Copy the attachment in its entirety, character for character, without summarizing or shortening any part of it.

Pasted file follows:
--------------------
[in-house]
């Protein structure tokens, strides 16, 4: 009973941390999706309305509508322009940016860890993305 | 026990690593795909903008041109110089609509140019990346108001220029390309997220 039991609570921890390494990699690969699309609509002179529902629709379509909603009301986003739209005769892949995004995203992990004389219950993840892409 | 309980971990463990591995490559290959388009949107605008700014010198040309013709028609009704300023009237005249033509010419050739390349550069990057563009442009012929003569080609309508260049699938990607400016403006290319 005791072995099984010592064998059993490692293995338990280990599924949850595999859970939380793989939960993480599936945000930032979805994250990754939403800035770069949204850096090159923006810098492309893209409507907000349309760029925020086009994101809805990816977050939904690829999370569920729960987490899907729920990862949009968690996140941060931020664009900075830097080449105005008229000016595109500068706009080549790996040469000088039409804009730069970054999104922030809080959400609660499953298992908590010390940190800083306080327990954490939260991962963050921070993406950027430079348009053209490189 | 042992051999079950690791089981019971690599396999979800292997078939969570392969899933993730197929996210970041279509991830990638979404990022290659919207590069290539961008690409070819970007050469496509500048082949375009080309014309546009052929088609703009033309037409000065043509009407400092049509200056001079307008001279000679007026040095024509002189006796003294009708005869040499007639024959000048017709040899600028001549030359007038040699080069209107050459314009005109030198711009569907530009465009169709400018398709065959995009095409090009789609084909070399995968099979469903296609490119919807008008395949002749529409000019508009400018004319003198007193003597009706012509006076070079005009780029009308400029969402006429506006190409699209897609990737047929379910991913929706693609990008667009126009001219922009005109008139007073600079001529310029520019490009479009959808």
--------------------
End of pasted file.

[in-house]
């Protein structure tokens, strides 16, 4: 009973941390999706309305509508322009940016860890993305 | 026990690593795909903008041109110089609509140019990346108001220029390309997220 039991609570921890390494990699690969699309609509002179529902629709379509909603009301986003739209005769892949995004995203992990004389219950993840892409 | 309980971990463990591995490559290959388009949107605008700014010198040309013709028609009704300023009237005249033509010419050739390349550069990057563009442009012929003569080609309508260049699938990607400016403006290319 005791072995099984010592064998059993490692293995338990280990599924949850595999859970939380793989939960993480599936945000930032979805994250990754939403800035770069949204850096090159923006810098492309893209409507907000349309760029925020086009994101809805990816977050939904690829999370569920729960987490899907729920990862949009968690996140941060931020664009900075830097080449105005008229000016595109500068706009080549790996040469000088039409804009730069970054999104922030809080959400609660499953298992908590010390940190800083306080327990954490939260991962963050921070993406950027430079348009053209490189 | 042992051999079950690791089981019971690599396999979800292997078939969570392969899933993730197929996210970041279509991830990638979404990022290659919207590069290539961008690409070819970007050469496509500048082949375009080309014309546009052929088609703009033309037409000065043509009407400092049509200056001079307008001279000679007026040095024509002189006796003294009708005869040499007639024959000048017709040899600028001549030359007038040699080069209107050459314009005109030198711009569907530009465009169709400018398709065959995009095409090009789609084909070399995968099979469903296609490119919807008008395949002749529409000019508009400018004319003198007193003597009706012509006076070079005009780029009308400029969402006429506006190409699209897609990737047929379910991913929706693609990008667009126009001219922009005109008139007073600079001529310029520019490009479009959808």